For a number of months, Gleeson has been building a new complex of houses in Malvins Road, Blyth, called Malvins Walk. I would like to ask Gleeson, is this indicative of one of its sites? If so, it seems that it cares nothing about the public living around its building sites.
I use Malvins Road every day on my journey to and from work, plus other times. Since Gleeson started building there, the state of the road is disgraceful, with large amounts of mud and clay the full length and on to Cowpen Road, which is a major artery into and out of Blyth.
I am not just talking about a thin layer of mud and clay, which when wet or frozen can cause cars to skid. I’m talking, in some cases, of large clumps in the middle of the road and running the full length of the site, caused by the wheels of the vehicles which run up and down all day.
The other issue is vehicles blocking the road. In the morning I usually have to cross to the wrong side of the road to pass either a lorry making a drop of materials, the telehandler, a dumpster, or workmen walking up or down the road, quite often having to wait for traffic coming the other way to pass before I can do so.
I realise this is an awkward site to work on because it is so narrow, which is why the site vehicles have to use the road so much, and compromise is needed. However, compromise works both ways.
When the company filling in the old railway cutting, which the site is built on, had lorries full of spoil coming and going it had a road sweeper out two, three or more times a day cleaning the road.
The road is at its most quiet between 9.30am and noon, and 1pm and 3pm. Why not schedule deliveries and movements during these times? Or at least not during rush hour when people are trying to get to work, or take kids to school.
On Wednesday, January 20, it really took the biscuit. Coming down Malvins Road, a bit before 9am, a hiab was parked on the opposite side of the road from the site. The telehandler was broadside on, across the road, loading it.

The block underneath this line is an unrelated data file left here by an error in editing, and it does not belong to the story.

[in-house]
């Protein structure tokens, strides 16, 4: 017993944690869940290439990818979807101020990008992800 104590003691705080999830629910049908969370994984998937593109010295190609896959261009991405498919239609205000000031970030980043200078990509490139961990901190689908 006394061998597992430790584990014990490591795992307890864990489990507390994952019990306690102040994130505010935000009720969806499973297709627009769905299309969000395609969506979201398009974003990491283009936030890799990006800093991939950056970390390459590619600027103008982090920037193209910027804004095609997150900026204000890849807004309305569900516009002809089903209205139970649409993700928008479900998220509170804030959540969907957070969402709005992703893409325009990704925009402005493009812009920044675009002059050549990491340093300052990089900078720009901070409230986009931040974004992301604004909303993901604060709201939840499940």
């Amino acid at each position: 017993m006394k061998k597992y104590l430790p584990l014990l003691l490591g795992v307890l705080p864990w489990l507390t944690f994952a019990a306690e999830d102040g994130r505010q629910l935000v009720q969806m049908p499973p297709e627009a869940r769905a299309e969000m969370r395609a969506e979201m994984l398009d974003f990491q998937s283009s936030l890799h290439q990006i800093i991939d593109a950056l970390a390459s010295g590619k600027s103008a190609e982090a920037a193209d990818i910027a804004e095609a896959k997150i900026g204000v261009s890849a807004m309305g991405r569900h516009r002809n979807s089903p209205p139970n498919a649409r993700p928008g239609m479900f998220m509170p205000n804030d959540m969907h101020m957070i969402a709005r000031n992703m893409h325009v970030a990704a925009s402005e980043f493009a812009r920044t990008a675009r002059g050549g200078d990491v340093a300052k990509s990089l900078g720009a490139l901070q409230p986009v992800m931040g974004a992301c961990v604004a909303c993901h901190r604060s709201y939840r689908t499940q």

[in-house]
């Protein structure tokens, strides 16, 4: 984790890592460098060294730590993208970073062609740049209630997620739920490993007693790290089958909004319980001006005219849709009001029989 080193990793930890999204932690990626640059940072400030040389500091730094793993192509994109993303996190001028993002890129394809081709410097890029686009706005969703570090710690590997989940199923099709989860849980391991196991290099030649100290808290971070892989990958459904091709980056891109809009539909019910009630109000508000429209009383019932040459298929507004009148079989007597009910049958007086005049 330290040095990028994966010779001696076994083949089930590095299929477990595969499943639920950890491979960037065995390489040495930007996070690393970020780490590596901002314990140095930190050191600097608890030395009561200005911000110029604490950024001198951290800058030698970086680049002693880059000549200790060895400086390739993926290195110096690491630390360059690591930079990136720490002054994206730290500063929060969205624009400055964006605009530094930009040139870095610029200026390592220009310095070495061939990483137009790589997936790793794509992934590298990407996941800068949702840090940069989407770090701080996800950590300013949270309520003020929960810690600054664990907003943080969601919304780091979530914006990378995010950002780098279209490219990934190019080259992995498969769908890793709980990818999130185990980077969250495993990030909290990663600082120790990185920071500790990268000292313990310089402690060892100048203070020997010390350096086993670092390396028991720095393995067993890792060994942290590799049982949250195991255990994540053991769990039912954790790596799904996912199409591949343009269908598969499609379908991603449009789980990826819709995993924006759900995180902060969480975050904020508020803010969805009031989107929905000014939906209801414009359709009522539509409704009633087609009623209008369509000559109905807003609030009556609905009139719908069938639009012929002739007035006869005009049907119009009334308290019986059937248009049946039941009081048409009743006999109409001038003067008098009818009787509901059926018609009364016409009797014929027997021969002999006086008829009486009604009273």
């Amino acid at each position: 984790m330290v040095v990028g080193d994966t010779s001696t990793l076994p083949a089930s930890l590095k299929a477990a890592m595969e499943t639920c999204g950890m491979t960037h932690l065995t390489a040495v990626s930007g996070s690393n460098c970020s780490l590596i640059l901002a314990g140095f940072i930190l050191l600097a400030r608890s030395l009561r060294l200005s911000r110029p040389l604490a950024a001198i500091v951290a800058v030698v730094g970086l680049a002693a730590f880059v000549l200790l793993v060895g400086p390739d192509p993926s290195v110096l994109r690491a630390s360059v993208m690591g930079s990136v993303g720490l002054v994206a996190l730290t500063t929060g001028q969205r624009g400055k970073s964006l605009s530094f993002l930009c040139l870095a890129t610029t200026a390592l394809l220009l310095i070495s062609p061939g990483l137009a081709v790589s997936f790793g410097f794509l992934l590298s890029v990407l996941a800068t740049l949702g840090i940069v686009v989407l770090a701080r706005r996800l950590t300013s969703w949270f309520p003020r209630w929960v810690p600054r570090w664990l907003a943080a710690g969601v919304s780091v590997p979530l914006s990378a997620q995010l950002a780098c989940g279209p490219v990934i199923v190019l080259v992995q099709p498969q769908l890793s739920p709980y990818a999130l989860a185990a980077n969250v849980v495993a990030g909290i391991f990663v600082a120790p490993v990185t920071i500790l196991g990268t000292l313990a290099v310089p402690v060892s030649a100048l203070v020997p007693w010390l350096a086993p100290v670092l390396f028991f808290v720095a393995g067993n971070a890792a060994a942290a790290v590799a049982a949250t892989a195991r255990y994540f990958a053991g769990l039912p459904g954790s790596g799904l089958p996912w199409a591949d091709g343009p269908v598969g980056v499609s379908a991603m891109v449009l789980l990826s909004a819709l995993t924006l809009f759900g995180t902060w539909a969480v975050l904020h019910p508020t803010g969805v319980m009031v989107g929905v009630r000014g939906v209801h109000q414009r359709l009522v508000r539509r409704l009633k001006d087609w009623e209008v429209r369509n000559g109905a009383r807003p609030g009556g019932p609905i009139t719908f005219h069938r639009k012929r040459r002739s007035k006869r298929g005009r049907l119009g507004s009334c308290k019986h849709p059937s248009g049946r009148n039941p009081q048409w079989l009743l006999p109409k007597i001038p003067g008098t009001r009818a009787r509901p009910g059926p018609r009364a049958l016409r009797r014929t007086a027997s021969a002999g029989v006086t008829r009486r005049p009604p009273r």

Usually when a hiab is making a drop or pick-up it parks on the same side as the site and loads or unloads over the fence. This one blocked the road in both directions.
There were no traffic control measures in place, no persons controlling the traffic, no signage, no lights, nothing.
There was a queue of traffic in both directions waiting to get past. After a few minutes I honked my horn to get the lorry driver’s attention to ask how much longer they were going to be. His response was to wave and then ignore me.
After a few more minutes, the telehandler pulled to the other side of the road leaving enough room for a single file of traffic to pass.
As I passed the lorry driver, he shouted something at me. I didn’t quite hear what it was, but by the tone of his voice and the gesticulations he made, I could tell it was not a pleasantry or an apology so I pulled over and went to ask him what he had said, as well as get the name of his company and his registration number.
Is this level of consideration and civility to the public the usual for Gleeson’s employees and contractors?
I have spoken to someone at the site before about the state of the road.
This was the day after the car in front of me nearly didn’t stop at the junction because of wet clay on the approach. His response was “we have a waggon with a brush on. We’ll send it out later”.
Most people I know have stopped using this road and prefer to detour to get onto Cowpen Road, rather than run the risks and delays of using Malvins, which kind of negates all the banners Gleeson has put up around its sales office, does it not?
Name and address supplied